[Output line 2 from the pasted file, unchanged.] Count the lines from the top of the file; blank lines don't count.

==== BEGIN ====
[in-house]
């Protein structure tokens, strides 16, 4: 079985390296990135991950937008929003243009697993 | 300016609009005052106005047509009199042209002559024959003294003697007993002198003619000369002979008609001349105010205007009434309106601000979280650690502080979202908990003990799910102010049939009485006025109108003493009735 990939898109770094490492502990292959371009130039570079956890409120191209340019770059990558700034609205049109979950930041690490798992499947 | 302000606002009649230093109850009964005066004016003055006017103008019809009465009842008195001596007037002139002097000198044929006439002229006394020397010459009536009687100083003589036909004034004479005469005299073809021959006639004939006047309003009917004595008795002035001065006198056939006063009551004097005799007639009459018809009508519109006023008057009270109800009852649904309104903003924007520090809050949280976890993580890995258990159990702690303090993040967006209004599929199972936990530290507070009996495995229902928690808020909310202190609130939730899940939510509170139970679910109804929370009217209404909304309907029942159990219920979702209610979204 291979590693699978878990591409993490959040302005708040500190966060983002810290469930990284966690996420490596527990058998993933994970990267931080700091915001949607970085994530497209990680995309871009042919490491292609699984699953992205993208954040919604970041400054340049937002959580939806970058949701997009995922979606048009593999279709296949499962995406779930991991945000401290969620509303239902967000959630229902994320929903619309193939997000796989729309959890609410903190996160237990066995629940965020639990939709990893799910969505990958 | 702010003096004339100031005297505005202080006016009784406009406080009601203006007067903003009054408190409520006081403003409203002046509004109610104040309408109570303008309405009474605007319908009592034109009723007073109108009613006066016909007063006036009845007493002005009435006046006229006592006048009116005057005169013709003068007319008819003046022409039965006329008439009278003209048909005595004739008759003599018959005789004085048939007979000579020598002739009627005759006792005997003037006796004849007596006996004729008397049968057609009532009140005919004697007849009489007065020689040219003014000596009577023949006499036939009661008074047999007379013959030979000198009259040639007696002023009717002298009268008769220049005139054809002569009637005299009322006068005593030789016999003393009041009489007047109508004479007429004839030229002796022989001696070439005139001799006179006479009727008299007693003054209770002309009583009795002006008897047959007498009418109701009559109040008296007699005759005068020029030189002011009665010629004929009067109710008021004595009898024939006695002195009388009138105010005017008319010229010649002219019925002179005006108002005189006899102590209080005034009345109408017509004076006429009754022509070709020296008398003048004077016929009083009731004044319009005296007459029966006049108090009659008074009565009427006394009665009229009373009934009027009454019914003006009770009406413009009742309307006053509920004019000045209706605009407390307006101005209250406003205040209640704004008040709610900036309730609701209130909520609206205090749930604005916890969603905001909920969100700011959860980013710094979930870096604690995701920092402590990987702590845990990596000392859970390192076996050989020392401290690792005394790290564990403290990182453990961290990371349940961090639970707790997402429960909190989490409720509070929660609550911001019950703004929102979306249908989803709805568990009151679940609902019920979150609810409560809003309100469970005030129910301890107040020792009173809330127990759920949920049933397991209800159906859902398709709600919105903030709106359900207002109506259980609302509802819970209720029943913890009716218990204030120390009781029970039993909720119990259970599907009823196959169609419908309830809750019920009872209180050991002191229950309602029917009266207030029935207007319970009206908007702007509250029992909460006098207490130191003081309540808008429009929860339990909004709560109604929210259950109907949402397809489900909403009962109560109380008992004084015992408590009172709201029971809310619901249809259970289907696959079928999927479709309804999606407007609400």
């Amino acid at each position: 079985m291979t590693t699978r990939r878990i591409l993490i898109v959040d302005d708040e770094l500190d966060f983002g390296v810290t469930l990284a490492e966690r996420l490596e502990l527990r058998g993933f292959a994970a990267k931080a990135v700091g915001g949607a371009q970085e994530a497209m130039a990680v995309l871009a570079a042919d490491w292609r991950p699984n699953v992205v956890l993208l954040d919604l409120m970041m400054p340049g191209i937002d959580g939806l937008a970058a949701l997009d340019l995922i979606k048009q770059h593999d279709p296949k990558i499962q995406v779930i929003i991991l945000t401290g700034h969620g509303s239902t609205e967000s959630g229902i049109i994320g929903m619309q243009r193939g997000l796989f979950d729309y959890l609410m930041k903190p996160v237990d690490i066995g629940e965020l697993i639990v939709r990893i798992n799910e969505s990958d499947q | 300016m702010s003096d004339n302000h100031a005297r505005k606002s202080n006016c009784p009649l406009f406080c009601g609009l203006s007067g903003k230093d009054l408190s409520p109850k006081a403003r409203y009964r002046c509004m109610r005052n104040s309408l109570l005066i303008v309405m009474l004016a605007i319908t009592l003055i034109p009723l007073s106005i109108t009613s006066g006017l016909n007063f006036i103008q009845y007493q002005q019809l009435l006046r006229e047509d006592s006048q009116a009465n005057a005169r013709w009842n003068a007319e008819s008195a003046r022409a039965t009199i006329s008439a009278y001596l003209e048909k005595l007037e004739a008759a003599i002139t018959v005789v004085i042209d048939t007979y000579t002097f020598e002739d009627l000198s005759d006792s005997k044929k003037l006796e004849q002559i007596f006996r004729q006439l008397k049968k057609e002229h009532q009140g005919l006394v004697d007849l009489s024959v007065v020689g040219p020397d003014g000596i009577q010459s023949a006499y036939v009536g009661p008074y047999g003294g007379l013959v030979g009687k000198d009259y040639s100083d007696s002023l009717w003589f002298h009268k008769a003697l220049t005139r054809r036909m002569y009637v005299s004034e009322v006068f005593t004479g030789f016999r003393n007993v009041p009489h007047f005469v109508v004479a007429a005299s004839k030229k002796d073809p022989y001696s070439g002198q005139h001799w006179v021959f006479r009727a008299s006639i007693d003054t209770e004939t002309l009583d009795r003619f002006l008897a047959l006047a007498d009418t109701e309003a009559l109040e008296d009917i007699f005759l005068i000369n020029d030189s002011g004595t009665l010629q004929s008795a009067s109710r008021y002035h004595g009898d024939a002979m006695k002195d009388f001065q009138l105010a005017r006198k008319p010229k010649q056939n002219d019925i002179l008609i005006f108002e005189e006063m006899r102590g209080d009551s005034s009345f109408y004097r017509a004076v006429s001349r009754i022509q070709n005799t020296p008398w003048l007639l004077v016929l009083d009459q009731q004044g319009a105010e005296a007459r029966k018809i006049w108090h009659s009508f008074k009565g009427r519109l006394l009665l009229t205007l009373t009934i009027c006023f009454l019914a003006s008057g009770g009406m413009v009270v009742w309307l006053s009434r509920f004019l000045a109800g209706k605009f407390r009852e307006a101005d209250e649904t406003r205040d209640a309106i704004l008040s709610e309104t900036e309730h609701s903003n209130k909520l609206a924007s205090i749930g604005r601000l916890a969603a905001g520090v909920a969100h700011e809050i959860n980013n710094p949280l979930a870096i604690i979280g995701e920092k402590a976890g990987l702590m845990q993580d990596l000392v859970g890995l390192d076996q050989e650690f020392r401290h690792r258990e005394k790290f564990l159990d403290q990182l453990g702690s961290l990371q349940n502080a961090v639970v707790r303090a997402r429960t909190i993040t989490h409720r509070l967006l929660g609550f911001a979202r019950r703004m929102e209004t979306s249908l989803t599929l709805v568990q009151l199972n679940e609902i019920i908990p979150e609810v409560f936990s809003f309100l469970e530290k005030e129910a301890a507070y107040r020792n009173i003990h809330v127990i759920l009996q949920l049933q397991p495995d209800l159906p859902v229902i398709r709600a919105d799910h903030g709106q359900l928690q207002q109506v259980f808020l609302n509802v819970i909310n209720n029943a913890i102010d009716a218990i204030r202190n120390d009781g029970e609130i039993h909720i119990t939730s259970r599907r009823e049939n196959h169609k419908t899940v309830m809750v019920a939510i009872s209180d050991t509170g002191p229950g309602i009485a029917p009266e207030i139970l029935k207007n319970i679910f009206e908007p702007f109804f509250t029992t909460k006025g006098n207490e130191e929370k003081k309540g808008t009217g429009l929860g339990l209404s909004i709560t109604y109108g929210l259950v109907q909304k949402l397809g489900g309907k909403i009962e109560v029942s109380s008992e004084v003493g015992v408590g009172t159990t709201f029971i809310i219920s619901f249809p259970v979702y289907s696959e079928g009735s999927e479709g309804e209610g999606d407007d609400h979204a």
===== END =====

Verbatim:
């Protein structure tokens, strides 16, 4: 079985390296990135991950937008929003243009697993 | 300016609009005052106005047509009199042209002559024959003294003697007993002198003619000369002979008609001349105010205007009434309106601000979280650690502080979202908990003990799910102010049939009485006025109108003493009735 990939898109770094490492502990292959371009130039570079956890409120191209340019770059990558700034609205049109979950930041690490798992499947 | 302000606002009649230093109850009964005066004016003055006017103008019809009465009842008195001596007037002139002097000198044929006439002229006394020397010459009536009687100083003589036909004034004479005469005299073809021959006639004939006047309003009917004595008795002035001065006198056939006063009551004097005799007639009459018809009508519109006023008057009270109800009852649904309104903003924007520090809050949280976890993580890995258990159990702690303090993040967006209004599929199972936990530290507070009996495995229902928690808020909310202190609130939730899940939510509170139970679910109804929370009217209404909304309907029942159990219920979702209610979204 291979590693699978878990591409993490959040302005708040500190966060983002810290469930990284966690996420490596527990058998993933994970990267931080700091915001949607970085994530497209990680995309871009042919490491292609699984699953992205993208954040919604970041400054340049937002959580939806970058949701997009995922979606048009593999279709296949499962995406779930991991945000401290969620509303239902967000959630229902994320929903619309193939997000796989729309959890609410903190996160237990066995629940965020639990939709990893799910969505990958 | 702010003096004339100031005297505005202080006016009784406009406080009601203006007067903003009054408190409520006081403003409203002046509004109610104040309408109570303008309405009474605007319908009592034109009723007073109108009613006066016909007063006036009845007493002005009435006046006229006592006048009116005057005169013709003068007319008819003046022409039965006329008439009278003209048909005595004739008759003599018959005789004085048939007979000579020598002739009627005759006792005997003037006796004849007596006996004729008397049968057609009532009140005919004697007849009489007065020689040219003014000596009577023949006499036939009661008074047999007379013959030979000198009259040639007696002023009717002298009268008769220049005139054809002569009637005299009322006068005593030789016999003393009041009489007047109508004479007429004839030229002796022989001696070439005139001799006179006479009727008299007693003054209770002309009583009795002006008897047959007498009418109701009559109040008296007699005759005068020029030189002011009665010629004929009067109710008021004595009898024939006695002195009388009138105010005017008319010229010649002219019925002179005006108002005189006899102590209080005034009345109408017509004076006429009754022509070709020296008398003048004077016929009083009731004044319009005296007459029966006049108090009659008074009565009427006394009665009229009373009934009027009454019914003006009770009406413009009742309307006053509920004019000045209706605009407390307006101005209250406003205040209640704004008040709610900036309730609701209130909520609206205090749930604005916890969603905001909920969100700011959860980013710094979930870096604690995701920092402590990987702590845990990596000392859970390192076996050989020392401290690792005394790290564990403290990182453990961290990371349940961090639970707790997402429960909190989490409720509070929660609550911001019950703004929102979306249908989803709805568990009151679940609902019920979150609810409560809003309100469970005030129910301890107040020792009173809330127990759920949920049933397991209800159906859902398709709600919105903030709106359900207002109506259980609302509802819970209720029943913890009716218990204030120390009781029970039993909720119990259970599907009823196959169609419908309830809750019920009872209180050991002191229950309602029917009266207030029935207007319970009206908007702007509250029992909460006098207490130191003081309540808008429009929860339990909004709560109604929210259950109907949402397809489900909403009962109560109380008992004084015992408590009172709201029971809310619901249809259970289907696959079928999927479709309804999606407007609400």